WORTH THE TRIP
National park-it in Kentucky
Historic national parks, trails, and sites offer something for everyone
Tales of the wonders of Mammoth Cave have been luring tourists into its shadowy depths since 1816.
To date, with 367 miles mapped and surveyed, Mammoth is the longest known cave system in the world and is but one of five Kentucky parklands run by the National Park Service.
Said to have been called a "grand, gloomy, and peculiar place" by early guide Stephen Bishop, the cave remains a near-constant 54 degrees Fahrenheit. The park offers tours of the caveďż˝s vast chambers and complex labyrinths that range from easy strolling to strenuous, priced from $4 to $48. Guests get to "see" total blackness when lights are doused, smell the dank, earthy air, and marvel at eyeless cave fish.
If you're trying to avoid vacation crowds, consider the Big South Fork National River and Recreation Area on the Southeast Kentucky-Tennessee border. Established in 1974, the 125,000-acre nature lovers' goldmine has 150 miles of hiking trails, 200 miles of horse trails, a 113-foot-high waterfall (the tallest in Kentucky), towering sandstone arches, the Big South Fork of the Cumberland River for paddlers and fishermen, and campgrounds for humans and horses.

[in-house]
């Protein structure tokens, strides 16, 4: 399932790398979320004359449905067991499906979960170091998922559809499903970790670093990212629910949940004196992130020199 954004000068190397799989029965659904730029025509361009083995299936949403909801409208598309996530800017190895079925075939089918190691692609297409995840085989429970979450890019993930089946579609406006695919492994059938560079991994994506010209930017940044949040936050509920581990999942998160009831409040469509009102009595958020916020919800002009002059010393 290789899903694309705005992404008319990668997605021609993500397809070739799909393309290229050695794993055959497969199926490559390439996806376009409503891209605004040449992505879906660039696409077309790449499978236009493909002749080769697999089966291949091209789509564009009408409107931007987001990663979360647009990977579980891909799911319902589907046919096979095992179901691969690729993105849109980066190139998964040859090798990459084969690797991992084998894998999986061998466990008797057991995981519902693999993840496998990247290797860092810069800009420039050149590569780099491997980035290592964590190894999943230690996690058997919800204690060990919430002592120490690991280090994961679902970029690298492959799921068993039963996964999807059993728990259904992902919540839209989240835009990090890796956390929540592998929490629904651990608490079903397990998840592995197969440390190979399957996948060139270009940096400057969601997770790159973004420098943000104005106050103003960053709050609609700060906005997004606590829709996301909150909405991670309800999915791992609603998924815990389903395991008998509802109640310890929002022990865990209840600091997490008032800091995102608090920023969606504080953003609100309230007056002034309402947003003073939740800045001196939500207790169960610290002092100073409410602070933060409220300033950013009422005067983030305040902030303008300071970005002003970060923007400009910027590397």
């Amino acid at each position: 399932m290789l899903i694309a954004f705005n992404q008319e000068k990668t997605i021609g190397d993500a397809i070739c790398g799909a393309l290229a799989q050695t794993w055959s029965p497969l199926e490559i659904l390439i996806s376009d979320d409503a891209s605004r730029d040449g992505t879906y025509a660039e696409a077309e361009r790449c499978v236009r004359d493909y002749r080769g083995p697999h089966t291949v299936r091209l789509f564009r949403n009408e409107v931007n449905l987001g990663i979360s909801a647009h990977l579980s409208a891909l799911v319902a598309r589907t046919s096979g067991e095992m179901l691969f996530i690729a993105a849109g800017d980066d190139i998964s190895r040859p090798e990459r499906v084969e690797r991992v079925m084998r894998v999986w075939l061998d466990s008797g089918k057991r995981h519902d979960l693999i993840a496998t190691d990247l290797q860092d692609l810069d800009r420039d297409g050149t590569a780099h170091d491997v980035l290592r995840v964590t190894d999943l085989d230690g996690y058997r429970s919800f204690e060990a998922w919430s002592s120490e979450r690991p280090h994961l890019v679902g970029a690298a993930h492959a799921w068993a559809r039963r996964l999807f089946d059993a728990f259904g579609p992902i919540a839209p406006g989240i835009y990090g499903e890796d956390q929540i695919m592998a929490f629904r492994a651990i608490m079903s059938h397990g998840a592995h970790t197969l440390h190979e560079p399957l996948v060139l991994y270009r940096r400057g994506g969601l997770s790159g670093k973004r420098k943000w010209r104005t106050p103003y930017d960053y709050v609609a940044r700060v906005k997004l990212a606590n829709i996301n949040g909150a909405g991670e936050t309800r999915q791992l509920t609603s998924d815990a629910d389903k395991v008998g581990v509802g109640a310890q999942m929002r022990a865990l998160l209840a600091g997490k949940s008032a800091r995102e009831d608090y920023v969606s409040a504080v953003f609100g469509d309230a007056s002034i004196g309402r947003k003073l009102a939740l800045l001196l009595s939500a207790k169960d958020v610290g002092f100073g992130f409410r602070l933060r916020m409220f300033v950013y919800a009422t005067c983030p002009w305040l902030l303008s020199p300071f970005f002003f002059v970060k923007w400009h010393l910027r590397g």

Adventurous souls can hike or ride a horse for a backcountry stay at Charit Creek Lodge.
"Our park is not as heavily visited as the Smokies or Mammoth Cave," says Howard Duncan, branch chief of visitor services. "That appeals to a lot of people. Also, we have attractions for folks who aren't adventure-minded or perhaps don't have the ability to enjoy the remote and wild areas of the park."
For instance, the Big South Fork Scenic Railway chugs roundtrip through 16 miles of breathtaking scenery to the restored Blue Heron mining camp.
Another eastern Kentucky gem on the Cumberland Plateau, the Red River Gorge National Geological Area is tucked within the 707,000-acre Daniel Boone National Forest in the Appalachian foothills. Other congressional designations in the gorge include a National Natural Landmark, Wilderness Area, Wild and Scenic River, and Scenic Byway.
Within its 41,000-plus acres of forested terrain, hundreds of miles of sandstone cliffs draw rock climbers from around the world; the Sheltowee Trace National Recreation Trail winds 269 miles; Cave Run Lake, Laurel Lake, and Lake Cumberland jump with fish; and campers revel in natural beauty year-round.
When visiting, stop first at the Gladie Cultural Environmental Learning Center for maps, passes, and information. Then find your own corner of the gorge.
"If you're an adrenalin adventure-seeker looking for hard-core rock climbing, a leaf-peeper looking for brilliant fall colors, or a family with kids looking to have a picnic and short hike, you can do it all here," says Jessica Santangelo, the center's director.